Back to Fresno County, Kicking and Screaming

The first time I lived in Fresno County, I was four years old. I lived in a three-bedroom house with my grandparents, my mom, and my younger brother while my dad was stationed elsewhere, in a town so small in 1993 it didn’t even have a high school. I shared a room with my mom and my brother and sometimes slept on the floor; we were waiting for our house to be built in a town a half an hour away. Back then, houses here didn’t cost nearly as much as they do now. When we moved away to Arizona when I was nine, I was heartbroken. But as I got older, I never imagined myself living here again and certainly not under the circumstances that forced my relocation. In my mind, Fresno was too small, too underdeveloped, and too foreign for me to feel in the least bit like I could ever belong after living abroad in cities with millions of residents. I even missed the Fresno State University application date on purpose my senior year. If I was going to go back, it would be kicking and screaming. Well, that was not the case. Although there was quite a lot of crying involved. When my marriage fell apart in 2014, I needed somewhere safe to go and start over - and that somewhere was with my family in Clovis.

The transition wasn’t easy and there are times now when I find living here to be difficult. I had been gone from Fresno County for sixteen years and away from my nuclear family for seven. That’s a lot of time to pass and suddenly drop back into the lives of your relatives. I felt like a stranger. Everyone around me had their circles of friends established long before I arrived. My mom tends to liken Fresno to a city with a small town feel - and sometimes, small towns are not as welcoming at American films and television shows make them appear to be. At least not in my own personal experience.

So, I decided this was all only temporary. Eventually, I would be moving to Los Angeles and there was no point in me even trying to get close to anyone and there was certainly no point in me attempting to date anyone. I literally told a friend that was visiting from Ohio that bit about the dating when he encouraged me to put myself out there. No thanks. Plus, I was working too damn much to be able to do that anyway so, oh well.

As you might have guessed, all that working and all that intentional disconnect made me miserable. I wasn’t living in the moment because I was constantly thinking:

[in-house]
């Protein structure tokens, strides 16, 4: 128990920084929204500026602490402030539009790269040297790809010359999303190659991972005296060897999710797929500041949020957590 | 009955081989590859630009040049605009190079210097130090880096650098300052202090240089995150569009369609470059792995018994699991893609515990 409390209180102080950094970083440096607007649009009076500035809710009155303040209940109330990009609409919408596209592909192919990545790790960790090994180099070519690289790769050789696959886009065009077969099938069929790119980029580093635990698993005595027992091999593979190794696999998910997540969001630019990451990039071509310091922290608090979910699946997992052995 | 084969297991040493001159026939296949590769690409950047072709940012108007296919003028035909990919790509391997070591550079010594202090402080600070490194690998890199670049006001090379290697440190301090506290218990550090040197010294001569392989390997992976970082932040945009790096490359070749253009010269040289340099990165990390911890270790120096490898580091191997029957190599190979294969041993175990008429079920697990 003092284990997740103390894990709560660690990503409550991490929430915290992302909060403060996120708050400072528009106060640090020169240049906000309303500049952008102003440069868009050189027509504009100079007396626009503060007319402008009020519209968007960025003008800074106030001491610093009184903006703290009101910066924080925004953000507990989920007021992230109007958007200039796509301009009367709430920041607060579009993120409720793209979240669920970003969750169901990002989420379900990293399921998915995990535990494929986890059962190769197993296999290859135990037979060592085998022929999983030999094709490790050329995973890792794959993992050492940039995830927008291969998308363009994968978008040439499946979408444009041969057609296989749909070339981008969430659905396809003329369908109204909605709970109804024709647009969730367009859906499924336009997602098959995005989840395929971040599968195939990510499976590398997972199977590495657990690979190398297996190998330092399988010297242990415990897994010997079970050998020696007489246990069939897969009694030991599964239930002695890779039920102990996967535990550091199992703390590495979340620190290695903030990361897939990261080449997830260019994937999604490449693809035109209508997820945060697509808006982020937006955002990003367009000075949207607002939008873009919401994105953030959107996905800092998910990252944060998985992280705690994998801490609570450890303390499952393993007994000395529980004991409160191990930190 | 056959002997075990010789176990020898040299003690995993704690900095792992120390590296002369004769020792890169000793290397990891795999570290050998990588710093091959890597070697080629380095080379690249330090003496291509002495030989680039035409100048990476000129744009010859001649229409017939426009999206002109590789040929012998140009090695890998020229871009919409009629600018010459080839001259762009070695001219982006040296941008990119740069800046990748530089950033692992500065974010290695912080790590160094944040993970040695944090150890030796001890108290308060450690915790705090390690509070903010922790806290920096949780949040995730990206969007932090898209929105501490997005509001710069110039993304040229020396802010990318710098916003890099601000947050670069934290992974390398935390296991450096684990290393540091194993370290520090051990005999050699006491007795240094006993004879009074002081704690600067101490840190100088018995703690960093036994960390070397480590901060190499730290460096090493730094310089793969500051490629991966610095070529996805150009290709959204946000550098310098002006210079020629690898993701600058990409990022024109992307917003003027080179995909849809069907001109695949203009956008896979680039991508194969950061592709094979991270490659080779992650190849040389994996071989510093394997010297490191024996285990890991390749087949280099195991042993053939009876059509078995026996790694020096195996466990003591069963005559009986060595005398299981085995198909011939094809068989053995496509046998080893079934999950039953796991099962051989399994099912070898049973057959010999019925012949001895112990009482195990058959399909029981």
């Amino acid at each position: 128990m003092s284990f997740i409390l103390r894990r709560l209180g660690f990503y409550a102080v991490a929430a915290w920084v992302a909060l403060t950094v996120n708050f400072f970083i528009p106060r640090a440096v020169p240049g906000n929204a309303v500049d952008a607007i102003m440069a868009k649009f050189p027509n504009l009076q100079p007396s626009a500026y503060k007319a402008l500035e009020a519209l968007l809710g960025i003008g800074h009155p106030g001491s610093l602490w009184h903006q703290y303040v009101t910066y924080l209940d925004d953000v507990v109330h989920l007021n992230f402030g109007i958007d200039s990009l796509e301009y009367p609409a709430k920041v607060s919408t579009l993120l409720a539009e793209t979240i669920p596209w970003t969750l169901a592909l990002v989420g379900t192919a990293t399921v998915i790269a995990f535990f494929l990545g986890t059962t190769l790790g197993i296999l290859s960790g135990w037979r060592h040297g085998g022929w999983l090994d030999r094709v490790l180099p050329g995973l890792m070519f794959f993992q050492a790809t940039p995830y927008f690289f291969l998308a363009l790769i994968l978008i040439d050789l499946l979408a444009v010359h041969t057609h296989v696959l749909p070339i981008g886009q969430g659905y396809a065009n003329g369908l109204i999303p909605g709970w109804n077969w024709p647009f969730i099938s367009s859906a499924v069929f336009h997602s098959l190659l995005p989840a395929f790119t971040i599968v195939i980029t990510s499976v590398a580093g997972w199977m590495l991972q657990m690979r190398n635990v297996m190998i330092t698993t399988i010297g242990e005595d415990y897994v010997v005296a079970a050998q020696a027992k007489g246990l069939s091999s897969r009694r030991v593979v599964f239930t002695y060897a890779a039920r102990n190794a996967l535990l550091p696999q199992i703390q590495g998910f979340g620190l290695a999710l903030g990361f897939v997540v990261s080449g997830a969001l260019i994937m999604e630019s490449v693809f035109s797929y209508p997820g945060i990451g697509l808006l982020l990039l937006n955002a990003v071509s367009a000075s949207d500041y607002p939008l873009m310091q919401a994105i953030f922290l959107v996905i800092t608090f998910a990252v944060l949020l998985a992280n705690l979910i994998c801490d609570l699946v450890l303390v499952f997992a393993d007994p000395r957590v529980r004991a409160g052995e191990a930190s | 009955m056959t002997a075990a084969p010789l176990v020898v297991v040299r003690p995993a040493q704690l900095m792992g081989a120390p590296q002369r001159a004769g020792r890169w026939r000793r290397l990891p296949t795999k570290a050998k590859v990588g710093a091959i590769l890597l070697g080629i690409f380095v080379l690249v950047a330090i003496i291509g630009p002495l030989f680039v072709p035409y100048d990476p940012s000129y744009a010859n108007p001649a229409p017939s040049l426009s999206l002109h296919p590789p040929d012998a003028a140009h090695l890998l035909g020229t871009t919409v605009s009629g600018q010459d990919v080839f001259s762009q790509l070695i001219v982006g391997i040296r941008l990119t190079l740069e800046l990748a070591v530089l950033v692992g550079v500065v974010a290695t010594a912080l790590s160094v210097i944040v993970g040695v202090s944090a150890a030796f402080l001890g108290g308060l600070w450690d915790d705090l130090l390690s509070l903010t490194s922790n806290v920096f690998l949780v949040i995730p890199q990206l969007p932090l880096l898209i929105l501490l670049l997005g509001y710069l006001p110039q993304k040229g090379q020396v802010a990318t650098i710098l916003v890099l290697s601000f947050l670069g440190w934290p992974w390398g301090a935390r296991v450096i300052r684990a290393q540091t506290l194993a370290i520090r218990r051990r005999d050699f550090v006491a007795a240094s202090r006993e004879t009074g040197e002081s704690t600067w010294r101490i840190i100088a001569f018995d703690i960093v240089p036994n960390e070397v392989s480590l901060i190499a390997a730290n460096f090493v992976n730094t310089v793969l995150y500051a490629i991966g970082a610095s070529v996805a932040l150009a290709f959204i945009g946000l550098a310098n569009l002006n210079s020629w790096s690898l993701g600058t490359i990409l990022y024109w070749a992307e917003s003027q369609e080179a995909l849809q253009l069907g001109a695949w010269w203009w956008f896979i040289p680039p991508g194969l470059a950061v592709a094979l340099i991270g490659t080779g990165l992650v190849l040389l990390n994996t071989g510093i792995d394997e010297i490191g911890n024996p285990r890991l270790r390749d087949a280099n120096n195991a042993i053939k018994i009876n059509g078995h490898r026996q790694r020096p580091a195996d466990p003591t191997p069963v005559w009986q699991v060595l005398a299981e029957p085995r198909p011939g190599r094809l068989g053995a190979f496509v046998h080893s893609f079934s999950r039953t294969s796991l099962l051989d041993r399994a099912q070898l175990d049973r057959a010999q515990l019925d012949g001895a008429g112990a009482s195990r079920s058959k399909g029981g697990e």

I’ll be happy when I’m in Los Angeles.
I'll be happy when I'm making movies and television shows.
I'll be happy when I'm in a big city like the ones I'm used to again.
I'll be happy when I live in a community that has more culture and diversity.
I'll be happy when I live in a place where I feel like I don't stick out like a sore thumb.
I'll be happy when I don't live here anymore.

I even had a breakdown I’ve talked about a little on my Instagram shortly after my 27th birthday at my grandmother’s house, telling her all the things I didn’t have, hadn’t achieved, and how miserable I was. If you're familiar with Law of Attraction, I was focusing on lack but she was able to snap me out of it. 

And then I got a better job. It was a bit of drive but I saw an increase in pay, I got my weekends back, and I got to work with some pretty phenomenal kids (I use this term loosely). One evening shortly after coming onboard, I was playing some music from my phone and one of my students asked who the artist was. When I explained that the singer was raised in the area, the vocalized disbelief caught me off-guard: “No way! Something good came out of Fresno?” They didn’t believe anything worth taking notice of could be tied to where they were from - and this seriously bothered me because, in that belief, they essentially doubted their own “worthiness” of being “noteworthy”. I realized this bothered me because I had been in their shoes before and experienced what it was like to have someone change that limiting belief within me. I knew in that moment that I wanted to invoke that same shift in someone’s life, be that one of the kids that was standing before me or someone I may never actually meet face to face. 

Without the kicking and screaming.

I am not where I would like to be in my career yet.
I am not where I would like to be in my education yet. 
I am not a professional screenwriter or professional author yet. 

But the operative word in those statements is “yet”. And I have decided to be happy as I possibly can tied to Fresno County until and after I am able to scratch off that three-letter word from the end of each of those sentences in the hope of removing that same doubt of possibility from the minds of individuals like myself and those kids because if we can learn anything from the recent fights toward diversity in multiple industries, it is that being able to recognize someone from your ethnic background or your local community succeeding in their chosen field is that it impacts that ethnic community or that community on the whole.

Did you ever struggle to love where you were? What did you do to change it and how did that impact your life? Let me know in the comments!